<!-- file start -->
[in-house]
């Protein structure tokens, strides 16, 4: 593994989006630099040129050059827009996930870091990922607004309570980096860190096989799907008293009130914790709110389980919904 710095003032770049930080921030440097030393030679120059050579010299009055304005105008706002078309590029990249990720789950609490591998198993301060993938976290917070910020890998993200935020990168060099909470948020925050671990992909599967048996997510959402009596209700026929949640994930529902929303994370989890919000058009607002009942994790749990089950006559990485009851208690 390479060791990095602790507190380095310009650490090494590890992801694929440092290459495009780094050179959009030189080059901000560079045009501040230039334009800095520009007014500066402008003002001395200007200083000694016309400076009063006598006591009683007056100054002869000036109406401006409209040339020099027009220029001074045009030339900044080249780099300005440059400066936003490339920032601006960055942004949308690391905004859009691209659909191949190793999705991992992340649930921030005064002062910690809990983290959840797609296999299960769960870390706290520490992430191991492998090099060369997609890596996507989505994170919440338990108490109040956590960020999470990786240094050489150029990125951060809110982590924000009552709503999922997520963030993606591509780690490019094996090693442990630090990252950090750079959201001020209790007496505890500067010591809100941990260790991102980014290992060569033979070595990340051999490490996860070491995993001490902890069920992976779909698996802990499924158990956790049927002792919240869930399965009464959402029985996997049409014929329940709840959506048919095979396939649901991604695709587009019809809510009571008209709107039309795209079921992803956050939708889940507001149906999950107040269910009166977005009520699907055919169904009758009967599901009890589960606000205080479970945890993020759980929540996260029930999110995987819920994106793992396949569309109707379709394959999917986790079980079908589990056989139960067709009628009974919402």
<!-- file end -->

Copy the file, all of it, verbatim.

[in-house]
């Protein structure tokens, strides 16, 4: 593994989006630099040129050059827009996930870091990922607004309570980096860190096989799907008293009130914790709110389980919904 710095003032770049930080921030440097030393030679120059050579010299009055304005105008706002078309590029990249990720789950609490591998198993301060993938976290917070910020890998993200935020990168060099909470948020925050671990992909599967048996997510959402009596209700026929949640994930529902929303994370989890919000058009607002009942994790749990089950006559990485009851208690 390479060791990095602790507190380095310009650490090494590890992801694929440092290459495009780094050179959009030189080059901000560079045009501040230039334009800095520009007014500066402008003002001395200007200083000694016309400076009063006598006591009683007056100054002869000036109406401006409209040339020099027009220029001074045009030339900044080249780099300005440059400066936003490339920032601006960055942004949308690391905004859009691209659909191949190793999705991992992340649930921030005064002062910690809990983290959840797609296999299960769960870390706290520490992430191991492998090099060369997609890596996507989505994170919440338990108490109040956590960020999470990786240094050489150029990125951060809110982590924000009552709503999922997520963030993606591509780690490019094996090693442990630090990252950090750079959201001020209790007496505890500067010591809100941990260790991102980014290992060569033979070595990340051999490490996860070491995993001490902890069920992976779909698996802990499924158990956790049927002792919240869930399965009464959402029985996997049409014929329940709840959506048919095979396939649901991604695709587009019809809510009571008209709107039309795209079921992803956050939708889940507001149906999950107040269910009166977005009520699907055919169904009758009967599901009890589960606000205080479970945890993020759980929540996260029930999110995987819920994106793992396949569309109707379709394959999917986790079980079908589990056989139960067709009628009974919402």